Saving France's eight hundred and fifty-year-old Notre-Dame cathedral came down to a crucial time window of fifteen to thirty minutes, France's deputy interior minister has said. Laurent Nuñez praised the 'courage and determination' of firefighters who 'risked their own lives' to salvage the building's stone structure and its two towers. The fire ravaged the cathedral's roof and caused its spire to collapse in shocking pictures beamed live around the world which resembled a cross between 9/11 and the final scene of The Wicker Man. French President Emmanuel Macron has vowed to rebuild the magnificent structure - which this blogger once visited during a trip to Paris in 1999 - within five years. The cause of the blaze is currently unclear. 'We now know it all came down to fifteen to thirty minutes,' Nuñez said, adding that police and fire services would spend the next forty eight hours assessing the security and safety of the structure. Paris public prosecutor Rémy Heitz said his office was 'favouring the theory of an accident,' but had assigned fifty people to investigate the origin of the fire. Other officials have suggested it 'could' be linked to extensive renovation works taking place at the cathedral. Thoughts are now turning to how Notre-Dame will be rebuilt, which Macron promised to make 'even more beautiful. We will turn this catastrophe into an opportunity to come together,' he said. In a televised public address, Macron also heaped praise on the fire services. 'The firefighters stopped the fire by taking the most extreme risks. They were twenty or twenty five, from each corner of France, from each region.' A number of companies and business tycoons have so far pledged about eight hundred million Euros between them to help with reconstruction efforts, AFP reports. Offers of help have also poured in from around the globe, with European Council President Donald Tusk calling on EU member states to rally round. Eric Fischer, head of the foundation in charge of restoring the one thousand-year-old Strasbourg cathedral, told AFP the Notre-Dame may take 'decades' to rebuild. The blaze was discovered at 6.43pm local time on Monday and firefighters were called to the scene. The flames quickly reached the roof of the cathedral, destroying the wooden interior before toppling the spire. Fears grew that the cathedral's famous towers would also be destroyed. But while a number of fires did begin in the towers, Nuñez said that they were 'successfully stopped before they could spread.' Search teams had already begun assessing the extent of the damage when dawn broke over the French capital. The cathedral's blackened stone and charred scaffolding were revealed to onlookers for the first time. Photos appear to show that at least one of the cathedral's famed rose windows has survived, although there are concerns for some of the other stained-glass windows. Christophe Castaner, France's interior minister, warned that while the principal structure had been saved, the building was still unstable. 'We will be standing at [Notre Dame's] bedside,' he added. Nuñez said that 'overall,' the structure was 'in good condition,' but that 'some vulnerabilities' had been identified in the stone vaults and the remainder of the building's ceiling. Experts have not yet been allowed on site to assess the damage and French firefighters have sent a drone to survey the scale of the destruction. Heat and water damage will also need to be assessed. The cathedral's Eighteenth Century organ has not been burned, but it is not clear whether it has been damaged by water, Bertrand de Feydeau, from the French charity Fondation du Patrimoine, told Associated Press. Air France said in a statement that the company would offer free flights to 'anyone involved in the reconstruction.' Billionaire François-Henri Pinault, chairman and CEO of the Kering group which owns the Gucci and Yves Saint Laurent fashion brands, pledged one hundred million Euros, AFP news agency reports. Another two hundred million Euros was pledged by Bernard Arnault's family and their company LVMH - a business empire which includes Louis Vuitton and Sephora, according to Reuters. French cosmetics giant L'Oreal and its founding Bettencourt family have promised to give a further two hundred million. Total, the French oil giant, has pledged one hundred million. Fondation du Patrimoine is reported to be launching an international appeal for funds for the cathedral, a Unesco World Heritage site. Russian President Vladimir Putin said that he was 'happy to send experts' to help restore the cathedral. The British government is also looking into what it can do to help, according to Ed Llewellyn, the UK ambassador to France. Spanish Culture Minister Jose Guirao said his country was also seeking ways to help. Emergency teams managed to rescue many valuable artwork and religious items, including what is said to be the crown of thorns worn by Christ before his crucifixion. A tunic King Louis IX is said to have worn when he brought the crown of thorns to Paris was also saved. Historian Camille Pascal told French broadcaster BFMTV that 'invaluable heritage' had been destroyed. 'Happy and unfortunate events for centuries have been marked by the bells of Notre-Dame. We can be only horrified by what we see.'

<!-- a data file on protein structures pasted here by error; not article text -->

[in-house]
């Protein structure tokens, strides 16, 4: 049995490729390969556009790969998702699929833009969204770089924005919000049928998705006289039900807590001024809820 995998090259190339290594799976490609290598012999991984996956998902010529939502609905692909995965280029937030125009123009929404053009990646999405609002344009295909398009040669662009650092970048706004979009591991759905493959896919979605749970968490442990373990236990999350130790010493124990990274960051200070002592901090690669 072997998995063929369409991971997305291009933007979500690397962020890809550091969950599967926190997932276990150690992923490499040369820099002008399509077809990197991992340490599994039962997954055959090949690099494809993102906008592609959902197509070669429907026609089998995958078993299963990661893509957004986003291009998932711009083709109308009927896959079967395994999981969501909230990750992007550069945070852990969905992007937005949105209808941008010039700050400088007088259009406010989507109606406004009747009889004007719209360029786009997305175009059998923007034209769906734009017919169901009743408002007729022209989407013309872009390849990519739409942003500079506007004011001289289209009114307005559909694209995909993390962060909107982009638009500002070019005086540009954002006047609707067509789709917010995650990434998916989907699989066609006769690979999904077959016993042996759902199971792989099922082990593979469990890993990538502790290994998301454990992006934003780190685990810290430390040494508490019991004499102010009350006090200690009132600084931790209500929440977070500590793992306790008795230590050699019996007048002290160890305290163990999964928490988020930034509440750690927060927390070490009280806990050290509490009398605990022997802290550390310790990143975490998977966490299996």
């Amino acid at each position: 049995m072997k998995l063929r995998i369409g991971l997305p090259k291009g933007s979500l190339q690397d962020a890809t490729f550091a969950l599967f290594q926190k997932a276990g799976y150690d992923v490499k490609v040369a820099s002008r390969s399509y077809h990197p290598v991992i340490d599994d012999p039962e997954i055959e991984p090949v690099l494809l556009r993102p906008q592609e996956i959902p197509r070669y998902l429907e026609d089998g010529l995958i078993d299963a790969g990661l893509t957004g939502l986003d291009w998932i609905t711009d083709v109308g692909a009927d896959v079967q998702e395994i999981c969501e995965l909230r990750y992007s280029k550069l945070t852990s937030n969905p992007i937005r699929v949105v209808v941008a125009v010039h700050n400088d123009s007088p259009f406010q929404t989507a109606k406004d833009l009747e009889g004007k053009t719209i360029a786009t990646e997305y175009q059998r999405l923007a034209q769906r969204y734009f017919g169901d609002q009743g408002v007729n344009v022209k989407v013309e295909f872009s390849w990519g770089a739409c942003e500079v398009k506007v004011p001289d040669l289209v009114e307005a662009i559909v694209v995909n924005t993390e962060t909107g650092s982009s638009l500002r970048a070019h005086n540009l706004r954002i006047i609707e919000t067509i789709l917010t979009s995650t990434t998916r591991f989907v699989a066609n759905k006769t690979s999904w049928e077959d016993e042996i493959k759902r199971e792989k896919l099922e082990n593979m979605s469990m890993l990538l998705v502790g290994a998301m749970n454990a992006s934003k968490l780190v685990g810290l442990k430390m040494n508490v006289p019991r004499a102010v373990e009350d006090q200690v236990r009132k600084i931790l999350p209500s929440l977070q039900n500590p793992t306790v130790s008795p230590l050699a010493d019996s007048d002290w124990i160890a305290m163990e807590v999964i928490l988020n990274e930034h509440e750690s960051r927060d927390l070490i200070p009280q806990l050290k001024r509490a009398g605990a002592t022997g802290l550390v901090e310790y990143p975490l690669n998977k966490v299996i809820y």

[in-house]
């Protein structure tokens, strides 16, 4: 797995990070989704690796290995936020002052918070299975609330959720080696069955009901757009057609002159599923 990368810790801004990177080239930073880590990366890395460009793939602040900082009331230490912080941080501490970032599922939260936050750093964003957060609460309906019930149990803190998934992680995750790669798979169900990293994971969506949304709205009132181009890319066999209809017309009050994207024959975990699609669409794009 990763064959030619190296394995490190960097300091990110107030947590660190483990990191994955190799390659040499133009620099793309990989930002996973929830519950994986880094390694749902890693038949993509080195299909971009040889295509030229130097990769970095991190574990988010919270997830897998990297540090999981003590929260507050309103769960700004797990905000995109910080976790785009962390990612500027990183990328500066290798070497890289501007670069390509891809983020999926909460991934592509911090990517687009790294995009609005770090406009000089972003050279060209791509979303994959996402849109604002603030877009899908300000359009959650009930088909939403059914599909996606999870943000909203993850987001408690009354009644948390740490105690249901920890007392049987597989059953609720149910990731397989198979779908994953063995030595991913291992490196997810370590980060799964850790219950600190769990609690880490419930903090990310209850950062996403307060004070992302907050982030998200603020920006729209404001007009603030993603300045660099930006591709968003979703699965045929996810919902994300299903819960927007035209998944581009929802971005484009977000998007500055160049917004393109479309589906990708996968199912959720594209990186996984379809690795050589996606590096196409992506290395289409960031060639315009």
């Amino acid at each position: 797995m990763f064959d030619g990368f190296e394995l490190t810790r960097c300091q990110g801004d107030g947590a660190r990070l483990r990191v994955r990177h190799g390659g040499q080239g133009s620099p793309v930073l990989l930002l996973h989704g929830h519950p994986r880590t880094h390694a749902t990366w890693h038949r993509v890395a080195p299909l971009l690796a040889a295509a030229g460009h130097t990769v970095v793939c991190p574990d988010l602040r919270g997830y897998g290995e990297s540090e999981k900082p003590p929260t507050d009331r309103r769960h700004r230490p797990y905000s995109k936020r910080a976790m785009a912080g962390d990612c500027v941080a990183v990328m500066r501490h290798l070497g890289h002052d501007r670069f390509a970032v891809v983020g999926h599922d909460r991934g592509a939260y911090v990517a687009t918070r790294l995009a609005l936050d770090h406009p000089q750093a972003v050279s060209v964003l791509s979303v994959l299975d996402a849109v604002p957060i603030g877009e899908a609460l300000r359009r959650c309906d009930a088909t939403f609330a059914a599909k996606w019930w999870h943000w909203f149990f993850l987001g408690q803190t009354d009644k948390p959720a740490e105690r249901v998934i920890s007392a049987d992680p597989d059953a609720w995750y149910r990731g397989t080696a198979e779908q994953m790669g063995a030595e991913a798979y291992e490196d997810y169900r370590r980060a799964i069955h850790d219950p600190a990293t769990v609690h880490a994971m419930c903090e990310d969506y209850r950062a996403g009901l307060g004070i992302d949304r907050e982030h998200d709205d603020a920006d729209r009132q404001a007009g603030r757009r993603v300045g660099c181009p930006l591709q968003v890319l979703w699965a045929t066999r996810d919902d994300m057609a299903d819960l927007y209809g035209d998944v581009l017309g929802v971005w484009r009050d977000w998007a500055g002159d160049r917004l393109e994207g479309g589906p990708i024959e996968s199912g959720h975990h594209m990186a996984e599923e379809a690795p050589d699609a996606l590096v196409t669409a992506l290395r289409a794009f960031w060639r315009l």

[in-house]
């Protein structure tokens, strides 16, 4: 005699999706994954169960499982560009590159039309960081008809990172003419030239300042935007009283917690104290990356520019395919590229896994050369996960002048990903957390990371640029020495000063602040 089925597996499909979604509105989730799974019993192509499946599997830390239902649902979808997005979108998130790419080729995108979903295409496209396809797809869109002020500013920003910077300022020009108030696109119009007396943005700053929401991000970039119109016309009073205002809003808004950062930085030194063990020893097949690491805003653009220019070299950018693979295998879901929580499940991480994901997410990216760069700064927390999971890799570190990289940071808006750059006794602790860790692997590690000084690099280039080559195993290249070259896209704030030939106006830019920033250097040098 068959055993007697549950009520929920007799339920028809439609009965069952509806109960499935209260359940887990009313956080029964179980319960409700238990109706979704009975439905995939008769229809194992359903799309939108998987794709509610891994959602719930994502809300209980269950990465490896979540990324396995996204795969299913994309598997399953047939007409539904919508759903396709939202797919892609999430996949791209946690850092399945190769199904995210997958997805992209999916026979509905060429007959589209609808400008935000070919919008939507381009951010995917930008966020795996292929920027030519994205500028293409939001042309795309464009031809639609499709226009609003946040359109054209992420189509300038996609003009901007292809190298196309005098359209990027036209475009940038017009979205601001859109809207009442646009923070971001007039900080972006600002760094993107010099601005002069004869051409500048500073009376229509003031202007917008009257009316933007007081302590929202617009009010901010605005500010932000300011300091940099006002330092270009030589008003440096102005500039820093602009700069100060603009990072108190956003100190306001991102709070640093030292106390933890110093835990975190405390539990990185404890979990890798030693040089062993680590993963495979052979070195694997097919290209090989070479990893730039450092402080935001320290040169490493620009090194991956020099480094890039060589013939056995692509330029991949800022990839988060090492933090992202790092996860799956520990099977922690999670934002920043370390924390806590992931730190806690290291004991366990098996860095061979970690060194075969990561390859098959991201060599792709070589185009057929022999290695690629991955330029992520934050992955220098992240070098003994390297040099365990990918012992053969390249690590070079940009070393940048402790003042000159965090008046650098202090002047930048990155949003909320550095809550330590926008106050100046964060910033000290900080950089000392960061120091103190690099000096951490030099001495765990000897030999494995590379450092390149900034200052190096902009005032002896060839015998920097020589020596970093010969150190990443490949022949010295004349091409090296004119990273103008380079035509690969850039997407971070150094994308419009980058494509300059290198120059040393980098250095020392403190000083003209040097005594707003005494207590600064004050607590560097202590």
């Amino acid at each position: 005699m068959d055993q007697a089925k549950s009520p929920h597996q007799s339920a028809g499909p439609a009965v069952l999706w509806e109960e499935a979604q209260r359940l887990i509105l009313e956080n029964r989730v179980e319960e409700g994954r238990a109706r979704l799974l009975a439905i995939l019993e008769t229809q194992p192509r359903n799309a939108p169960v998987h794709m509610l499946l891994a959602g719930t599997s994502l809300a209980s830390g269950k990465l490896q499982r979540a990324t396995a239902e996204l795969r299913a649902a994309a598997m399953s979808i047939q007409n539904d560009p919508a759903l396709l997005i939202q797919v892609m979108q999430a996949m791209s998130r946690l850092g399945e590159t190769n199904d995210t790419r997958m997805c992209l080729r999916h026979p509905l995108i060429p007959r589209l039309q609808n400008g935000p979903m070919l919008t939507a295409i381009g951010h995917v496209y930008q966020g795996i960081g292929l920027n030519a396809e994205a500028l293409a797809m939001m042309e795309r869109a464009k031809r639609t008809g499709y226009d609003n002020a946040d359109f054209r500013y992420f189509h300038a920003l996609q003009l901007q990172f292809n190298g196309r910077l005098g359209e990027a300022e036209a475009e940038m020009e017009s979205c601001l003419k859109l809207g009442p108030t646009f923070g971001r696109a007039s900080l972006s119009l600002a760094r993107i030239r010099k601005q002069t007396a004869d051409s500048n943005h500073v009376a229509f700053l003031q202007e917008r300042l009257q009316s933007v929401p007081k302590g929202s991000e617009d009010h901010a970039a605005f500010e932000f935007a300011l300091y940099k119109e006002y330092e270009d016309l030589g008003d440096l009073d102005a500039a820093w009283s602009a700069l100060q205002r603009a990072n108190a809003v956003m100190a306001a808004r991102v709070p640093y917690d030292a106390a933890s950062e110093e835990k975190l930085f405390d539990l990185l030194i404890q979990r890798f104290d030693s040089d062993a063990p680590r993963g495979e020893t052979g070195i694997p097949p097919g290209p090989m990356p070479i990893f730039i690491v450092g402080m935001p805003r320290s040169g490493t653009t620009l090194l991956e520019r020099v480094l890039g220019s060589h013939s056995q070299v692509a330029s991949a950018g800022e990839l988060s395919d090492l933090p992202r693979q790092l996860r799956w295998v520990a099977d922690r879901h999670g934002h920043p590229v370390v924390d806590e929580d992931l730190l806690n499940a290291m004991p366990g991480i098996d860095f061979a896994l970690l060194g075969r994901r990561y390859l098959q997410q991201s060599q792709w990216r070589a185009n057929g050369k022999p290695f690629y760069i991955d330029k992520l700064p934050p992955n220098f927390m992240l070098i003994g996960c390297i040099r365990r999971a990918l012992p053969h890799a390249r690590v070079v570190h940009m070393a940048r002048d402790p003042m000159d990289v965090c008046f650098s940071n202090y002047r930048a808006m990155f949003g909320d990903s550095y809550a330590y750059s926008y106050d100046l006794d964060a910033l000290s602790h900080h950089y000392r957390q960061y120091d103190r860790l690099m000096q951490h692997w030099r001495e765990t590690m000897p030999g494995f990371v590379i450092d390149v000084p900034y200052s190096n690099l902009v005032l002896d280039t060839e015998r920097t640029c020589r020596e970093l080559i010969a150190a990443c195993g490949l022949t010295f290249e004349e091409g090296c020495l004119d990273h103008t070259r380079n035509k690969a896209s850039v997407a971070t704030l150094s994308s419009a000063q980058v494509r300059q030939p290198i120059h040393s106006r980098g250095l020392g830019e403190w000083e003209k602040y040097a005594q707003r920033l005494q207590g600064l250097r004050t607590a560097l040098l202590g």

Two female fortune tellers were reportedly executed by firing squad in North Korea while a third was jailed for life in a show trial in Pyongyang. An alleged 'source' allegedly told Radio Free Asia that the women formed 'a psychic collective' called The Seven Star Group. They claimed that two children - aged three and five - had the ability to 'channel a spirit oracle' and 'predict the future.' The women were executed in March while thousands of people watched. Radio Free Asia said that 'sources within The Hermit Kingdom' allegedly told them the executions were 'designed to send a message.' Kim Jong-un reportedly 'fears superstition has become too widespread' in the dictatorship and he wants to maintain social order. 'Even high-ranking officials and the families of judicial authorities often visit fortune tellers before arranging weddings or making business deals,' the alleged 'source' allegedly said. In North Korea, any threats - perceived or real - are dealt with severely. Executions are fairly routine in one of the world's remaining Communist countries. 'As a matter of state policy, the authorities carry out executions, with or without trial, publicly or secretly, in response to political and other crimes that are often not among the most serious crimes,' a UN human rights report said. In 2013, Kim Jong-un ordered the execution of his own uncle, Jang Song-thaek, a high-ranking government official, after accusing him of trying to increase his own power.
And finally, dear blog reader, From The North's Headline Of The Week award goes to some wag at BBC News for this cracker.
On the hop, surely?